Don’t dis good grooves

Today, most nightclubs fill their dance-floor grooves with hip hop music. Urban music is arguably the most popular right now as most top-ten hits are somewhat rap or R’n’B related. My question is–if hip-hop is so cool, then how come nobody sticks by any standards?

It’s not that people only want to listen to mainstream rap–crowds bounce to Arrested Development at the Whiskey nightclub. Is hip-hop so “in” right now that a DJ can spin any solid good tune without complaints? Not so! In fact, people will jump on you and beat the shit out of you saying “you don’t know any good hip-hop!”

At a certain recent cabaret hosted at the Den, a certain acclaimed DJ spun some wicked songs. Some people felt they had the rights to march up to him and spit in the face of good music asking questions like “how come you’re not playing hip hop?” Well, if the Beatnuts can’t make you dance, I don’t know what can!

Maybe it’s not Justin Timberlake, but last time I checked, Mary J Blige was still called “queen of hip hop.” And isn’t Notorious B.I.G. still somewhat of a legend? What about the Beastie Boys and Pharcyde? These people topped the charts too! Yet in many occasions these artists clear up the dance floor.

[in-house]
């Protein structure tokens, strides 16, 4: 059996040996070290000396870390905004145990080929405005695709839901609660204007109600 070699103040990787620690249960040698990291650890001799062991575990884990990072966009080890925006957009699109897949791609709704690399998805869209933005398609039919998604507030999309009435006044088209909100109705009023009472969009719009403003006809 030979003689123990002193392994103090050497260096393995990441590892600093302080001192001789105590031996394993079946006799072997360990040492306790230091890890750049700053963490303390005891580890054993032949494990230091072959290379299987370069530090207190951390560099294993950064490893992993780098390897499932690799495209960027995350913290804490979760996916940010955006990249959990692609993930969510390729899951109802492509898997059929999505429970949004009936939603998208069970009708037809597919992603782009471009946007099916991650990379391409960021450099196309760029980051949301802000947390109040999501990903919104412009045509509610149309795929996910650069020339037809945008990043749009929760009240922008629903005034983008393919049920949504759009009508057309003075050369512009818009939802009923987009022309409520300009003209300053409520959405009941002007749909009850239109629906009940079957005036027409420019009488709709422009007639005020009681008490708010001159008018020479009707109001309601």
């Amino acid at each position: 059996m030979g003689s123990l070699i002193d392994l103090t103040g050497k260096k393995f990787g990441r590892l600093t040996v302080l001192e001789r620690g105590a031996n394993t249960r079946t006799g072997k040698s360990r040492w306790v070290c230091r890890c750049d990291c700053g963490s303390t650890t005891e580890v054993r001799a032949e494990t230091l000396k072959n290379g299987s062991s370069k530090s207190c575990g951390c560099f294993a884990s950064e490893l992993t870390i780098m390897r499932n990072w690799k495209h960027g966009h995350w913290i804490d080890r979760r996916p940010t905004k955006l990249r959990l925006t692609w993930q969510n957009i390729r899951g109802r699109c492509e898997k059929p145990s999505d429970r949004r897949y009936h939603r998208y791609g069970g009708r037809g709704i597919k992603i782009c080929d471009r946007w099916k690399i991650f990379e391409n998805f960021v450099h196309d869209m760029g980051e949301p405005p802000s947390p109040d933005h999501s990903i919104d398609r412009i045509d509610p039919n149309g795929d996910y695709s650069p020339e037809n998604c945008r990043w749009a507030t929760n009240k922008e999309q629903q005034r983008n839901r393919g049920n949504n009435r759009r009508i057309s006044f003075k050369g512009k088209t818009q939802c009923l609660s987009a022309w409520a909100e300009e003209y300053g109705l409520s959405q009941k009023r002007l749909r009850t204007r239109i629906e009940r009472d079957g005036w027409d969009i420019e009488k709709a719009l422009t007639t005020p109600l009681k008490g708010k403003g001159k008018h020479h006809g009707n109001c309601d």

How can anyone love the Black Eyed Peas when upon hearing the Roots, their gag reflexes are set off automatically? Obviously, these people are not really music lovers. That’s okay with me, as long as they don’t run around with their Triple-five-soul clothes offering offensive “lessons” to DJs who know what they are doing.

Despite the widespread popularity of urban music, the etiquettes of its culture are almost non-existent among new listeners. Emcee, DJ, and break-dance battles occur on a daily basis, but respect must be paid to the veterans and those who are really good at what they do. If a hell existed in urban culture, all disrespectful people will burn alongside unskilled rappers who insult others.

The word “dis” is used frequently in our lexicon of slang. This word is short for disrespect and comes originally from urban culture. The next time you use that word, try to think of whether you have violated the same act of extreme “whackness.”

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